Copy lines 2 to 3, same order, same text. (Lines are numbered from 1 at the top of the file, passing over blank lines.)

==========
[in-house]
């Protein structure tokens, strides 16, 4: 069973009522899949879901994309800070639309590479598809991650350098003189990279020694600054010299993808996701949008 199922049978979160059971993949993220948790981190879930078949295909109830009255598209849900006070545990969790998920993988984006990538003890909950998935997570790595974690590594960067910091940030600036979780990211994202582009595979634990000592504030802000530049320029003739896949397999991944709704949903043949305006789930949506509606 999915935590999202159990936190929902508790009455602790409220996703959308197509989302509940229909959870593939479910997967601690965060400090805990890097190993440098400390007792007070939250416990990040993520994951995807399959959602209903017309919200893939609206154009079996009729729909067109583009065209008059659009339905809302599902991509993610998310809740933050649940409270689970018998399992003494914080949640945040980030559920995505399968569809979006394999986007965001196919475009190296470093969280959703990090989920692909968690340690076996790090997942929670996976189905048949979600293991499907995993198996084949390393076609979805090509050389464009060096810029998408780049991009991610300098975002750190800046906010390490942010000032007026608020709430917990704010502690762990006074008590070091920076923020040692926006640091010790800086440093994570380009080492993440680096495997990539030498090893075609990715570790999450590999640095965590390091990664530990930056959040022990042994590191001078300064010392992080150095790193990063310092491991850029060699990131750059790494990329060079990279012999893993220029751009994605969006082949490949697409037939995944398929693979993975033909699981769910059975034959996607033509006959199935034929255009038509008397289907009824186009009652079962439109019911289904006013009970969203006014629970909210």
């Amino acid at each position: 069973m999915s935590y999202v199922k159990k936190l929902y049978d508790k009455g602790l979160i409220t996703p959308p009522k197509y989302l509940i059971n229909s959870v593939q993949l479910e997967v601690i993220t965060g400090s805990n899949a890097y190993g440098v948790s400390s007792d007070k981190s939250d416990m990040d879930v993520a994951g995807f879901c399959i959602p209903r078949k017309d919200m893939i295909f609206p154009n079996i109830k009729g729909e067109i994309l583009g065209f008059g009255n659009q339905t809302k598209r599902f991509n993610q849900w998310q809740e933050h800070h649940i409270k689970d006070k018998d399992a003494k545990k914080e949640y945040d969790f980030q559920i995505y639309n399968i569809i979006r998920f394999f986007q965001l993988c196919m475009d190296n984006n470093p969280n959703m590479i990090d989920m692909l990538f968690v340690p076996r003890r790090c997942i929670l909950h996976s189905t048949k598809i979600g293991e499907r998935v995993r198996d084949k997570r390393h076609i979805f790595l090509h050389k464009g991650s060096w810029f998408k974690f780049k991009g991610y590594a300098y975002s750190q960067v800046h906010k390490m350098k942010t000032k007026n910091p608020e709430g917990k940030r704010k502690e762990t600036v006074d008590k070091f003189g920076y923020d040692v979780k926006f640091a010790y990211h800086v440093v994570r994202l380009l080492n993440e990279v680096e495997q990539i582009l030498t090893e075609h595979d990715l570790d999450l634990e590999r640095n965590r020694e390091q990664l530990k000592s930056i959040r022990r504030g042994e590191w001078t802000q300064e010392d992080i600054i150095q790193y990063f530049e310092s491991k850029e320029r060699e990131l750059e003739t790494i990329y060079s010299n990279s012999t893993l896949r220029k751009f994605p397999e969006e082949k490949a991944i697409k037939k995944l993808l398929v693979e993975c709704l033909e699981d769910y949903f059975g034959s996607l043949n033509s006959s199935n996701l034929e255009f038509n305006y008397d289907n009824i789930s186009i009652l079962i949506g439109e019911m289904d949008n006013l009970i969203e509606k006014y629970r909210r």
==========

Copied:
């Protein structure tokens, strides 16, 4: 069973009522899949879901994309800070639309590479598809991650350098003189990279020694600054010299993808996701949008 199922049978979160059971993949993220948790981190879930078949295909109830009255598209849900006070545990969790998920993988984006990538003890909950998935997570790595974690590594960067910091940030600036979780990211994202582009595979634990000592504030802000530049320029003739896949397999991944709704949903043949305006789930949506509606 999915935590999202159990936190929902508790009455602790409220996703959308197509989302509940229909959870593939479910997967601690965060400090805990890097190993440098400390007792007070939250416990990040993520994951995807399959959602209903017309919200893939609206154009079996009729729909067109583009065209008059659009339905809302599902991509993610998310809740933050649940409270689970018998399992003494914080949640945040980030559920995505399968569809979006394999986007965001196919475009190296470093969280959703990090989920692909968690340690076996790090997942929670996976189905048949979600293991499907995993198996084949390393076609979805090509050389464009060096810029998408780049991009991610300098975002750190800046906010390490942010000032007026608020709430917990704010502690762990006074008590070091920076923020040692926006640091010790800086440093994570380009080492993440680096495997990539030498090893075609990715570790999450590999640095965590390091990664530990930056959040022990042994590191001078300064010392992080150095790193990063310092491991850029060699990131750059790494990329060079990279012999893993220029751009994605969006082949490949697409037939995944398929693979993975033909699981769910059975034959996607033509006959199935034929255009038509008397289907009824186009009652079962439109019911289904006013009970969203006014629970909210």
């Amino acid at each position: 069973m999915s935590y999202v199922k159990k936190l929902y049978d508790k009455g602790l979160i409220t996703p959308p009522k197509y989302l509940i059971n229909s959870v593939q993949l479910e997967v601690i993220t965060g400090s805990n899949a890097y190993g440098v948790s400390s007792d007070k981190s939250d416990m990040d879930v993520a994951g995807f879901c399959i959602p209903r078949k017309d919200m893939i295909f609206p154009n079996i109830k009729g729909e067109i994309l583009g065209f008059g009255n659009q339905t809302k598209r599902f991509n993610q849900w998310q809740e933050h800070h649940i409270k689970d006070k018998d399992a003494k545990k914080e949640y945040d969790f980030q559920i995505y639309n399968i569809i979006r998920f394999f986007q965001l993988c196919m475009d190296n984006n470093p969280n959703m590479i990090d989920m692909l990538f968690v340690p076996r003890r790090c997942i929670l909950h996976s189905t048949k598809i979600g293991e499907r998935v995993r198996d084949k997570r390393h076609i979805f790595l090509h050389k464009g991650s060096w810029f998408k974690f780049k991009g991610y590594a300098y975002s750190q960067v800046h906010k390490m350098k942010t000032k007026n910091p608020e709430g917990k940030r704010k502690e762990t600036v006074d008590k070091f003189g920076y923020d040692v979780k926006f640091a010790y990211h800086v440093v994570r994202l380009l080492n993440e990279v680096e495997q990539i582009l030498t090893e075609h595979d990715l570790d999450l634990e590999r640095n965590r020694e390091q990664l530990k000592s930056i959040r022990r504030g042994e590191w001078t802000q300064e010392d992080i600054i150095q790193y990063f530049e310092s491991k850029e320029r060699e990131l750059e003739t790494i990329y060079s010299n990279s012999t893993l896949r220029k751009f994605p397999e969006e082949k490949a991944i697409k037939k995944l993808l398929v693979e993975c709704l033909e699981d769910y949903f059975g034959s996607l043949n033509s006959s199935n996701l034929e255009f038509n305006y008397d289907n009824i789930s186009i009652l079962i949506g439109e019911m289904d949008n006013l009970i969203e509606k006014y629970r909210r």